MADRID – The president of Spanish oil major Repsol, Antonio Brufau, said he expects that the company can reach an accord with Buenos Aires that will compensate it adequately for the expropriation of a 51 percent stake in Argentine oil firm YPF from Repsol, although he considers that task to be “difficult.”
In an interview with Spanish daily El Pais, Brufau said that “every country has the right to nationalize what it thinks important,” but this implies “an evaluation” and “not a decision by the nationalizing party.”
Brufau said that “we’re going to use all legal avenues. We’ll go to the ICSID – the World Bank arbitration court – when we see it as most advisable.”
When asked to pinpoint the moment where the firm’s relationship with Argentina was broken, Brufau said he felt it was last year when the discovery of huge unconventional crude oil and natural gas reserves in the Vaca Muerta field became known.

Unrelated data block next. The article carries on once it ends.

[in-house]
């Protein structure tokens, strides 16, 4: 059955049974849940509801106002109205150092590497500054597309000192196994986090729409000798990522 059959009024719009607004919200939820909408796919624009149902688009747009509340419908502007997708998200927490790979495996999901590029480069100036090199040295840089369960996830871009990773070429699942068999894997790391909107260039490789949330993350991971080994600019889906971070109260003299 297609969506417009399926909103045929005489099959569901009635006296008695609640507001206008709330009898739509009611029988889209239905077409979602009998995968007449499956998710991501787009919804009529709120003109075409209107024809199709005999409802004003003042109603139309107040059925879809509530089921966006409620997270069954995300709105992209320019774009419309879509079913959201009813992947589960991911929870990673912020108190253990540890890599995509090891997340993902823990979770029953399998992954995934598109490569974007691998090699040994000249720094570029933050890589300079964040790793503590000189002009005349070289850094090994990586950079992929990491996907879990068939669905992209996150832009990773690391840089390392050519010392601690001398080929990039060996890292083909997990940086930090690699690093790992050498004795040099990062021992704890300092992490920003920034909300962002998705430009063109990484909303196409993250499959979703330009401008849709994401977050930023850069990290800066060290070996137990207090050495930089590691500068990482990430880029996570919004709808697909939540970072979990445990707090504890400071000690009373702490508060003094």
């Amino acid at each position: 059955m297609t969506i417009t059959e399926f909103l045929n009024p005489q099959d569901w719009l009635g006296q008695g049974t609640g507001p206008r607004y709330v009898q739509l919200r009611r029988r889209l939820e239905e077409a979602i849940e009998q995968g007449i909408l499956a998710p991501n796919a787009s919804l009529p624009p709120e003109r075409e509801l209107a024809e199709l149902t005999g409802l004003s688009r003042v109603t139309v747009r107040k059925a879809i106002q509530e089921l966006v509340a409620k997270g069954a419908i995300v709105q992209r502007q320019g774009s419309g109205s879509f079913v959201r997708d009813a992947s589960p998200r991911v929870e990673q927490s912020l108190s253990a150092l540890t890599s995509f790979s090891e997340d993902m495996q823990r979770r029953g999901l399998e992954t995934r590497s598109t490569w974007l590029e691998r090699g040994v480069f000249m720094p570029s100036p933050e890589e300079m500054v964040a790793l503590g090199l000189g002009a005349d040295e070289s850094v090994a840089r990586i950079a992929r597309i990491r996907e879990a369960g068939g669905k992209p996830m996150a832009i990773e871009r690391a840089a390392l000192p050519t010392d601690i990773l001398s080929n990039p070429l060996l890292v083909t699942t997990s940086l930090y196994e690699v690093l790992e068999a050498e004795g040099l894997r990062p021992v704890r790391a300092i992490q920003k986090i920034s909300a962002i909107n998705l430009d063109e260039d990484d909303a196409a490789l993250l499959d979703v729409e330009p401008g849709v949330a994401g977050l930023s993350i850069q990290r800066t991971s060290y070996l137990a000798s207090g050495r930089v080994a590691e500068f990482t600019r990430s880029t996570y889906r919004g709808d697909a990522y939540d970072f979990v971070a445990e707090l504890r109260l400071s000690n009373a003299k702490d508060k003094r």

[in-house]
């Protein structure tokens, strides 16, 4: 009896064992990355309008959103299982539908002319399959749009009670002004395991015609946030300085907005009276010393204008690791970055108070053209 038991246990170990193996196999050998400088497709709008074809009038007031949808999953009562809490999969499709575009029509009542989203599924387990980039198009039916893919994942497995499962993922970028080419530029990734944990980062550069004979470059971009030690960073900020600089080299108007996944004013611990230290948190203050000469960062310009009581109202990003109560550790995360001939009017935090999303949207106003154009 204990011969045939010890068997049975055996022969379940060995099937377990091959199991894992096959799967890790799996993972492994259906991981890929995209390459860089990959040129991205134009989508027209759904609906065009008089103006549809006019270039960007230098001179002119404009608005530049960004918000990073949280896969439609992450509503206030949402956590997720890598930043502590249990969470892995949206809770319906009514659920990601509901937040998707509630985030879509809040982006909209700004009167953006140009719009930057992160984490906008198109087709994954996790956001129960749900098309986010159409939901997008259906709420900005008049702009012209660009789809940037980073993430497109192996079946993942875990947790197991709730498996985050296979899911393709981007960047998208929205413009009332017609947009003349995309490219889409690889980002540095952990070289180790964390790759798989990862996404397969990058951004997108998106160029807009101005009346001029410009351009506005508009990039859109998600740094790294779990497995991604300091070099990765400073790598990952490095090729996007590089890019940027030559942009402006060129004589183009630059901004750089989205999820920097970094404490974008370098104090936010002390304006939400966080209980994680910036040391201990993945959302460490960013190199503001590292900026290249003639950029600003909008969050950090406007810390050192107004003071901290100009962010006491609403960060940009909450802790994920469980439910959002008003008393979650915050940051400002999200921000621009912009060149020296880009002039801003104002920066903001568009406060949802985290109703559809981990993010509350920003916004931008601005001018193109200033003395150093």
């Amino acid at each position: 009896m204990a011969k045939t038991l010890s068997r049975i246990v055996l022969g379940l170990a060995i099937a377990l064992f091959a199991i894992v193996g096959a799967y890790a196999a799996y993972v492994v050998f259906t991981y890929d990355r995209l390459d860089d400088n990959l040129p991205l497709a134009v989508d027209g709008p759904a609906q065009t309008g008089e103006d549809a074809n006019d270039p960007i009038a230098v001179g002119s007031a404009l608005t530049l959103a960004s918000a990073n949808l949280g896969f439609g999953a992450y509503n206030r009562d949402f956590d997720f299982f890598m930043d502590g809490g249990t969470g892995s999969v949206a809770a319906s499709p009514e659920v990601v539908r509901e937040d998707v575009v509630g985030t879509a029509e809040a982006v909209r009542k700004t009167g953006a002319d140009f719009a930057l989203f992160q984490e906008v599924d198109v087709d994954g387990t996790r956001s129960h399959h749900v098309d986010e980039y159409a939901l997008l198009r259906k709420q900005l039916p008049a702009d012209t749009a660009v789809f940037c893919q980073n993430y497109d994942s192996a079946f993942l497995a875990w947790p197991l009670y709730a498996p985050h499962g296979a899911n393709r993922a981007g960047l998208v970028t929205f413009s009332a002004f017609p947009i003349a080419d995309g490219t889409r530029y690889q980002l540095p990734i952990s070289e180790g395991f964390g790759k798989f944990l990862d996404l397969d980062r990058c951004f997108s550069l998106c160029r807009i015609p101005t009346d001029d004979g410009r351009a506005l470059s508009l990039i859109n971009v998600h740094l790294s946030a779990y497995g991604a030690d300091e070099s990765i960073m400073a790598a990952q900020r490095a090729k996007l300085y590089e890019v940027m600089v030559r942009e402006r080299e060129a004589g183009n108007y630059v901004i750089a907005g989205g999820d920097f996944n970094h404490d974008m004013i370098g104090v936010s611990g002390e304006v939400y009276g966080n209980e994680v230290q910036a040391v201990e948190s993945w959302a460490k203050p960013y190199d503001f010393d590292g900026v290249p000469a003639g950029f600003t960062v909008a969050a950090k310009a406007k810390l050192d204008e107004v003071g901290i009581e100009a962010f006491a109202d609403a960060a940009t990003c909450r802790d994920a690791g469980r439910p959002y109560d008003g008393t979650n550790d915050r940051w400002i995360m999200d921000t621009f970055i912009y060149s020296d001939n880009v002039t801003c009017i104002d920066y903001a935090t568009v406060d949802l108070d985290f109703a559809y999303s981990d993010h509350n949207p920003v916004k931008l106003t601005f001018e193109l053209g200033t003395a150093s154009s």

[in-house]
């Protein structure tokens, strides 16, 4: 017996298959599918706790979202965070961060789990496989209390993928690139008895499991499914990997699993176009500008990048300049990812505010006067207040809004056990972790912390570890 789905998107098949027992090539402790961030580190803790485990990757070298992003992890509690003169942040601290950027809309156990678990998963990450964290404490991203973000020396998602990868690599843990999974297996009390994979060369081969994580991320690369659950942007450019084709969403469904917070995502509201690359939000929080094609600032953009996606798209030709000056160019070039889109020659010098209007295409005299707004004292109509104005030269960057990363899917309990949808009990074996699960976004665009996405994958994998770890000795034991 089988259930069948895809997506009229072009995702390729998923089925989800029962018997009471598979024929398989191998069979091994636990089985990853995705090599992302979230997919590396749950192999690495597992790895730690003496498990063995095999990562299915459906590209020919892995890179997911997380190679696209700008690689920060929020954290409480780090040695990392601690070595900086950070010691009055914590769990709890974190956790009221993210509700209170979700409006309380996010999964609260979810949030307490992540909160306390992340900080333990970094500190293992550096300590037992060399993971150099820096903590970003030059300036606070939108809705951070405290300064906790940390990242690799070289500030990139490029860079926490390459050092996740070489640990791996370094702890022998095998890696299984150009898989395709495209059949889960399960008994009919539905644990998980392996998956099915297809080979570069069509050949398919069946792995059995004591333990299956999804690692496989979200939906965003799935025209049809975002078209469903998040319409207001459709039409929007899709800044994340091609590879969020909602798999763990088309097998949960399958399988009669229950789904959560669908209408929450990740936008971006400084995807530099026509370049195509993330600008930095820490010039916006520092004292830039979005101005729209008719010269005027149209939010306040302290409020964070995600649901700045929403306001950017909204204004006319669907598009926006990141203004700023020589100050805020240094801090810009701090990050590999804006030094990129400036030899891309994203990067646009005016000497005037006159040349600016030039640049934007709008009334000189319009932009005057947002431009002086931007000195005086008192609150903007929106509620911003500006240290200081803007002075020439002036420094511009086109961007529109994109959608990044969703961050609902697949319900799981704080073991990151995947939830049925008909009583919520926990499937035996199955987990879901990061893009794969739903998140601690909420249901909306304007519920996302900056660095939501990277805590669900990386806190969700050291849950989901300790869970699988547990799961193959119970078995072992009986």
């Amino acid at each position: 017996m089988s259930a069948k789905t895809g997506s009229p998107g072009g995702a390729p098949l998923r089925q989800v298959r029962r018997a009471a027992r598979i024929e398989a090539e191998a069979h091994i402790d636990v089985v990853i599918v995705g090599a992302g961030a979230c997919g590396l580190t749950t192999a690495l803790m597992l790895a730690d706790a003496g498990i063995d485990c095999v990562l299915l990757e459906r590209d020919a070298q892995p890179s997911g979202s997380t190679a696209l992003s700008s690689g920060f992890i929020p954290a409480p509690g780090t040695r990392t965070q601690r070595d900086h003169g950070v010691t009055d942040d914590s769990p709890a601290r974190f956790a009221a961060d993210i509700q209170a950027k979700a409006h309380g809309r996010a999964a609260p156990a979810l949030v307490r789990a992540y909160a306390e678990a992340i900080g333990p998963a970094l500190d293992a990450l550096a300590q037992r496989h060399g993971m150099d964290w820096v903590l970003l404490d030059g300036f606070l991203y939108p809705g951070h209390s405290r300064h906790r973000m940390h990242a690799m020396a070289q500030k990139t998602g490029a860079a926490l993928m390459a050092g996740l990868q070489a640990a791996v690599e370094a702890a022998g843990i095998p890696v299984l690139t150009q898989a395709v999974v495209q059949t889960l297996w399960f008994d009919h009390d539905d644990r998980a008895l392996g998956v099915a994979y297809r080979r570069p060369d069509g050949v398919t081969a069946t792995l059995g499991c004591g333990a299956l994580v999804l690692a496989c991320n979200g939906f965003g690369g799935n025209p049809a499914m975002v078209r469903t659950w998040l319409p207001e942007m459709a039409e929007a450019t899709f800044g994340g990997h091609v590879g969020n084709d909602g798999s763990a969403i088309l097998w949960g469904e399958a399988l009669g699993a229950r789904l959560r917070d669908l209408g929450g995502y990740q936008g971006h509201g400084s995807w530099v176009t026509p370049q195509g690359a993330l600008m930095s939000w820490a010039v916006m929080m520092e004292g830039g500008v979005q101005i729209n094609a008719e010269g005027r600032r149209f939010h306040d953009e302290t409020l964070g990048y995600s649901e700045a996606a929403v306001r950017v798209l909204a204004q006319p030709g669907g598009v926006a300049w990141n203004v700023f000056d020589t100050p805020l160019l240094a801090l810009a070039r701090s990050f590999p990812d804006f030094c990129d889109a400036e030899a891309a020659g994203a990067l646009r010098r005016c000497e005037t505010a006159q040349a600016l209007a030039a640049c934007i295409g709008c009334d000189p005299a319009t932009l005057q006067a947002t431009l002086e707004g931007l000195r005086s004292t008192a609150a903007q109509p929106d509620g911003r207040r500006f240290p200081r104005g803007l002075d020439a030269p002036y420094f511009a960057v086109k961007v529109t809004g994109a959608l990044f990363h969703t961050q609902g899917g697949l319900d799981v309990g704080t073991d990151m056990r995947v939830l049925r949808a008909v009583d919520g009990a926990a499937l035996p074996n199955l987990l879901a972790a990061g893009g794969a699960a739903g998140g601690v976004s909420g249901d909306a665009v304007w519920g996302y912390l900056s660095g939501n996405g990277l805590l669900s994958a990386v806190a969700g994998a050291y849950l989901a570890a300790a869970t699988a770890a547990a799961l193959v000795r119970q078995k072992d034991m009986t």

“Something so positive proved to be the detonator of the expropriation. Here is the origin of the problem, in my opinion,” Brufau said.
Buenos Aires announced on April 16, 2012 – and the Argentine Congress approved the move in May – the seizure of a 51 percent stake in YPF from Repsol, whose interest in its former unit has been reduced to 12 percent.
Brufau acknowledged that “we’re in more than 30 countries and we’ve seen many nationalization or renegotiation processes in Venezuela, in Ecuador, in Bolivia, in Libya....”
“In all those cases, we’ve sat down at a table to negotiate and we’ve always come to satisfactory agreements,” he said.